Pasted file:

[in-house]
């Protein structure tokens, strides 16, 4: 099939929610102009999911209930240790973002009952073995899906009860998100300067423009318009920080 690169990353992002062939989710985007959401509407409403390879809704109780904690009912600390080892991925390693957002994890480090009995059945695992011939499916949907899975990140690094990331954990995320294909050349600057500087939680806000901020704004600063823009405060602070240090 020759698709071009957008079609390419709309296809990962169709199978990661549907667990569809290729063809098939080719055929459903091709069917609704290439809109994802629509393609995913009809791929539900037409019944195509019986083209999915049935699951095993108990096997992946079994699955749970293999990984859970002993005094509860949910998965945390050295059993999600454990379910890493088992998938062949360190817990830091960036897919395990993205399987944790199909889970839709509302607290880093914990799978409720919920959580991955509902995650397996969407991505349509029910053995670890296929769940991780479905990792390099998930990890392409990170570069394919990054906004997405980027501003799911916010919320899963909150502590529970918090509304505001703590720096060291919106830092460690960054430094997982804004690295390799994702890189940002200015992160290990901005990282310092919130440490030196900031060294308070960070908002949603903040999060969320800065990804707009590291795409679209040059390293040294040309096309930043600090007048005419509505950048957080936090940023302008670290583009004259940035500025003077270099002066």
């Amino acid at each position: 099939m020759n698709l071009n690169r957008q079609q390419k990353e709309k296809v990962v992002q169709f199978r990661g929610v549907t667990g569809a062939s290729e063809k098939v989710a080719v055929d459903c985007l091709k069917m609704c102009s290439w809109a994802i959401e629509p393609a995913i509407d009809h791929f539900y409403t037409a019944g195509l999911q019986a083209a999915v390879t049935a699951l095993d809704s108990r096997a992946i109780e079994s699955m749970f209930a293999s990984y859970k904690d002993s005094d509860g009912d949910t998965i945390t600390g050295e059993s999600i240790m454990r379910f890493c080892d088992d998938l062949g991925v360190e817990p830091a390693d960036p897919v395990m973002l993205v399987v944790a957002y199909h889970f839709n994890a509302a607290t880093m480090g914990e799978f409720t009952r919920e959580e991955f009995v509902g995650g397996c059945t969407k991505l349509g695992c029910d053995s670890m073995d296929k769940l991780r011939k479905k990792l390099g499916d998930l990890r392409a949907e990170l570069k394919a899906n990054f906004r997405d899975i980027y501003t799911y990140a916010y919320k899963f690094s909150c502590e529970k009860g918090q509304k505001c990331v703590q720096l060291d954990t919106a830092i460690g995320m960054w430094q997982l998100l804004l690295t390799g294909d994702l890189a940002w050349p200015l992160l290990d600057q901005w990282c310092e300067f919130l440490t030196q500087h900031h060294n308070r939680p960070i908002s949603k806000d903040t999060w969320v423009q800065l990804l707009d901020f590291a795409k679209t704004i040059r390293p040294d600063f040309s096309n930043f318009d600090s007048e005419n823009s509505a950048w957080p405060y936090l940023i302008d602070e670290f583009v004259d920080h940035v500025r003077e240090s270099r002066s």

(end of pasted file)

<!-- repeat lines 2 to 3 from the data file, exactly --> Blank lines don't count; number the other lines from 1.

């Protein structure tokens, strides 16, 4: 099939929610102009999911209930240790973002009952073995899906009860998100300067423009318009920080 690169990353992002062939989710985007959401509407409403390879809704109780904690009912600390080892991925390693957002994890480090009995059945695992011939499916949907899975990140690094990331954990995320294909050349600057500087939680806000901020704004600063823009405060602070240090 020759698709071009957008079609390419709309296809990962169709199978990661549907667990569809290729063809098939080719055929459903091709069917609704290439809109994802629509393609995913009809791929539900037409019944195509019986083209999915049935699951095993108990096997992946079994699955749970293999990984859970002993005094509860949910998965945390050295059993999600454990379910890493088992998938062949360190817990830091960036897919395990993205399987944790199909889970839709509302607290880093914990799978409720919920959580991955509902995650397996969407991505349509029910053995670890296929769940991780479905990792390099998930990890392409990170570069394919990054906004997405980027501003799911916010919320899963909150502590529970918090509304505001703590720096060291919106830092460690960054430094997982804004690295390799994702890189940002200015992160290990901005990282310092919130440490030196900031060294308070960070908002949603903040999060969320800065990804707009590291795409679209040059390293040294040309096309930043600090007048005419509505950048957080936090940023302008670290583009004259940035500025003077270099002066």
């Amino acid at each position: 099939m020759n698709l071009n690169r957008q079609q390419k990353e709309k296809v990962v992002q169709f199978r990661g929610v549907t667990g569809a062939s290729e063809k098939v989710a080719v055929d459903c985007l091709k069917m609704c102009s290439w809109a994802i959401e629509p393609a995913i509407d009809h791929f539900y409403t037409a019944g195509l999911q019986a083209a999915v390879t049935a699951l095993d809704s108990r096997a992946i109780e079994s699955m749970f209930a293999s990984y859970k904690d002993s005094d509860g009912d949910t998965i945390t600390g050295e059993s999600i240790m454990r379910f890493c080892d088992d998938l062949g991925v360190e817990p830091a390693d960036p897919v395990m973002l993205v399987v944790a957002y199909h889970f839709n994890a509302a607290t880093m480090g914990e799978f409720t009952r919920e959580e991955f009995v509902g995650g397996c059945t969407k991505l349509g695992c029910d053995s670890m073995d296929k769940l991780r011939k479905k990792l390099g499916d998930l990890r392409a949907e990170l570069k394919a899906n990054f906004r997405d899975i980027y501003t799911y990140a916010y919320k899963f690094s909150c502590e529970k009860g918090q509304k505001c990331v703590q720096l060291d954990t919106a830092i460690g995320m960054w430094q997982l998100l804004l690295t390799g294909d994702l890189a940002w050349p200015l992160l290990d600057q901005w990282c310092e300067f919130l440490t030196q500087h900031h060294n308070r939680p960070i908002s949603k806000d903040t999060w969320v423009q800065l990804l707009d901020f590291a795409k679209t704004i040059r390293p040294d600063f040309s096309n930043f318009d600090s007048e005419n823009s509505a950048w957080p405060y936090l940023i302008d602070e670290f583009v004259d920080h940035v500025r003077e240090s270099r002066s």